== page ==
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Sermon for Sunday, 3 August 2014

FIRST READING Isaiah 55:1–5

1 Ho, everyone who thirsts, come to the waters; and you that have no money, come, buy and eat! Come, buy wine and milk without money and without price. 2 Why do you spend your money for that which is not bread, and your labor for that which does not satisfy? Listen carefully to me, and eat what is good, and delight yourselves in rich food. 3 Incline your ear, and come to me; listen, so that you may live. I will make with you an everlasting covenant, my steadfast, sure love for David. 4 See, I made him a witness to the peoples, a leader and commander for the peoples. 5 See, you shall call nations that you do not know, and nations that do not know you shall run to you, because of the LORD your God, the Holy One of Israel, for he has glorified you.


PSALM Psalm 136:1–9, 23–26

1 Give thanks to the LORD, for the LORD is good, for God’s mercy endures forever. 2 Give thanks to the God of gods, for God’s mercy endures forever. 3 Give thanks to the Lord of lords, for God’s mercy endures forever; 4 who alone does great wonders, for God’s mercy endures forever; 5 who by wisdom made the heavens, for God’s mercy endures forever; 6 who spread out the earth upon the waters, for God’s mercy endures forever; 7 who made the great lights— for God’s mercy endures forever; 8 the sun to govern the day, for God’s mercy endures forever; 9 the moon and the stars to govern the night, for God’s mercy endures forever; 23 who remembered us in our low estate, for God’s mercy endures forever; 24 and rescued us from our enemies, for God’s mercy endures forever; 25 who gives food to all creatures, for God’s mercy endures forever. 26 Give thanks to the God of heaven, for God’s mercy endures forever.
SECOND READING Romans 9:1–13

1 I am speaking the truth in Christ — I am not lying; my conscience confirms it by the Holy Spirit — 2 I have great sorrow and unceasing anguish in my heart. 3 For I could wish that I myself were accursed and cut off from Christ for the sake of my own people, my kindred according to the flesh. 4 They are Israelites, and to them belong the adoption, the glory, the covenants, the giving of the law, the worship, and the promises; 5 to them belong the patriarchs, and from them, according to the flesh, comes the Messiah, who is over all, God blessed forever. Amen. 6 It is not as though the word of God had failed. For not all Israelites truly belong to Israel, 7 and not all of Abraham’s children are his true descendants; but “It is through Isaac that descendants shall be named for you.” 8 This means that it is not the children of the flesh who are the children of God, but the children of the promise are counted as descendants. 9 For this is what the promise said, “About this time I will return and Sarah shall have a son.” 10 Nor is that all; something similar happened to Rebecca when she had conceived children by one husband, our ancestor Isaac. 11 Even before they had been born or had done anything good or bad (so that God’s purpose of election might continue, 12 not by works but by his call) she was told, “The elder shall serve the younger.” 13As it is written,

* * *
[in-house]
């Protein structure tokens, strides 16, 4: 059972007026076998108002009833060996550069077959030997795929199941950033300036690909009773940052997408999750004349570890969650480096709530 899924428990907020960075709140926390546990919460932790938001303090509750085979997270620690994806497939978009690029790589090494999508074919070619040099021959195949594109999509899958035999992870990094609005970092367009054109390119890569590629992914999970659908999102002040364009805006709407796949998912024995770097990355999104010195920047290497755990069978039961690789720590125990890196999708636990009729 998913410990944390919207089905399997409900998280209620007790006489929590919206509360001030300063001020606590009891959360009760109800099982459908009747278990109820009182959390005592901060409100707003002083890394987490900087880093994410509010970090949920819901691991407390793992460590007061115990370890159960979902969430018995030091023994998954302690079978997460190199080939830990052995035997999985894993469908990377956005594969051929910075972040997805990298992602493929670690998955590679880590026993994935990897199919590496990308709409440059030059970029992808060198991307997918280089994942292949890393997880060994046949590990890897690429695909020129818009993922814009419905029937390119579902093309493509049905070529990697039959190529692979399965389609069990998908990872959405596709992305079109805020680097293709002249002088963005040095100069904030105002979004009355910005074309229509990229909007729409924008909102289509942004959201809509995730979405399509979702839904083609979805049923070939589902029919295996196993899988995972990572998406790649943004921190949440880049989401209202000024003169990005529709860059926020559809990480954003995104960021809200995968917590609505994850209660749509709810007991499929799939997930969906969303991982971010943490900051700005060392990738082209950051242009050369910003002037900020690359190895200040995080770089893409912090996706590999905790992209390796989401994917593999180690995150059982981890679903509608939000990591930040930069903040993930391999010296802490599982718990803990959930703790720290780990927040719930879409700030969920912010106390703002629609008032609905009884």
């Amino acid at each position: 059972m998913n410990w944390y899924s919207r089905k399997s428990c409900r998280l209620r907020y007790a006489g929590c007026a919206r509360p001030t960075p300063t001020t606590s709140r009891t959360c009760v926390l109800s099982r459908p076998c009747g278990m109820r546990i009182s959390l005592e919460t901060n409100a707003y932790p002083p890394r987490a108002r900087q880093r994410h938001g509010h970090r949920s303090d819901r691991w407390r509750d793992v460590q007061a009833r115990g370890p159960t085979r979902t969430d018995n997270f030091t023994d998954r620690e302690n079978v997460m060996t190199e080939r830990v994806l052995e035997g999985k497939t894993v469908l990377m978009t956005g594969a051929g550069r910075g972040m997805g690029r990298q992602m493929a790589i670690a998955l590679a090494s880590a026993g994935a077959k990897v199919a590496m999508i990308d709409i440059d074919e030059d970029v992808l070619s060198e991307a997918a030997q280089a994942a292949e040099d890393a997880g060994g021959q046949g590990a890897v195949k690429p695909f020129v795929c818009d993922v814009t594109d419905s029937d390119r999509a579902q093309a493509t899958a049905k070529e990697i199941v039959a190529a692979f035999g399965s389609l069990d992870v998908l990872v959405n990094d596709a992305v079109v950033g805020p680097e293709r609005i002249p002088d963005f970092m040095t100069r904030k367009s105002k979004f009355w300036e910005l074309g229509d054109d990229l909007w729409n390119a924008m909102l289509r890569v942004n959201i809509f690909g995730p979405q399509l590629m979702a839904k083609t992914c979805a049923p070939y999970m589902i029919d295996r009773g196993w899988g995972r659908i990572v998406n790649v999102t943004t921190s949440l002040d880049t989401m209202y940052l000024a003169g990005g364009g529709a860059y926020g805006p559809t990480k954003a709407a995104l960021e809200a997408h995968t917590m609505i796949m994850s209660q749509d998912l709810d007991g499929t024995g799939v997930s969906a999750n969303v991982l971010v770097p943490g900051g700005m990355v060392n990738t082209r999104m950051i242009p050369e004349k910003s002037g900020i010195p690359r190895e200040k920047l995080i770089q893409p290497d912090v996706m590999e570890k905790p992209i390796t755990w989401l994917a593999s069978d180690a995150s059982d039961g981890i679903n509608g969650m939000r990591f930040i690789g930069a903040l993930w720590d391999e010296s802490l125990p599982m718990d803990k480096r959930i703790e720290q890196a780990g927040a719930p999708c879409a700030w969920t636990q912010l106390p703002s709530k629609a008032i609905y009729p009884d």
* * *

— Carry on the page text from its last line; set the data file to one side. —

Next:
“I have loved Jacob, but I have hated Esau.”
GOSPEL Matthew 14:13–21

13 Now when Jesus heard this, he withdrew from there in a boat to a deserted place by himself. But when the crowds heard it, they followed him on foot from the towns. 14 When he went ashore, he saw a great crowd; and he had compassion for them and cured their sick. 15 When it was evening, the disciples came to him and said, “This is a deserted place, and the hour is now late; send the crowds away so that they may go into the villages and buy food for themselves.” 16 Jesus said to them, “They need not go away; you give them something to eat.” 17 They replied, “We have nothing here but five loaves and two fish.” 18 And he said, “Bring them here to me.” 19 Then he ordered the crowds to sit down on the grass. Taking the five loaves and the two fish, he looked up to heaven, and blessed and broke the loaves, and gave them to the disciples, and the disciples gave them to the crowds. 20 And all ate and were filled; and they took up what was left over of the broken pieces, twelve baskets full. 21 And those who ate were about five thousand men, besides women and children.

As a pastor, I’ve been asked numerous times over the past 5 or so years, why we don’t see miracles like the ones we read about in the Bible. Prophets of old were used by God to keep oil in a flask and flour in the jar during an entire drought. Rivers were turned to blood, plagues were sent, waters were parted and fire was called down from heaven. Twice the sun was adjusted in the sky in answer to prayers. And these are only a few examples of God’s action at the request of His representatives. Yet we don’t seem to witness the same kinds of events today; why is that?
This is a difficult question to answer. We know God is at work in our world today, yet we don’t seem to be witness the overt evidence we’d like to see. Is it that God has changed the way He does business, or is it something else? I think part of the answer can be found in the following story.
There’s a rather humorous tale about a nine-year-old boy named Danny who came bursting out of Sunday school like a wild stallion. His eyes were darting in every direction as he tried to locate either mom or dad. Finally, after a quick search, he grabbed his Daddy by the leg and yelled, “Man, that story of Moses and all those people crossing the Red Sea was great!” His father looked down, smiled, and asked the boy to tell him about it.
“Well,” he said, “the Israelites got out of Egypt, but Pharaoh and his army chased after them. So the Jews ran as fast as they could until they got to the Red Sea. The Egyptian Army was gettin’ closer and closer. So Moses got on his walkie-talkie and told the Israeli Air Force to bomb the Egyptians. While that was happening, the Israeli Navy built a pontoon bridge so the people could cross over. They made it! By now old dad was shocked. “Is that the way they taught you the story?” Well, no, not exactly,” Danny admitted, “but if I told you the way they told it to us, you’d never believe it, Dad.”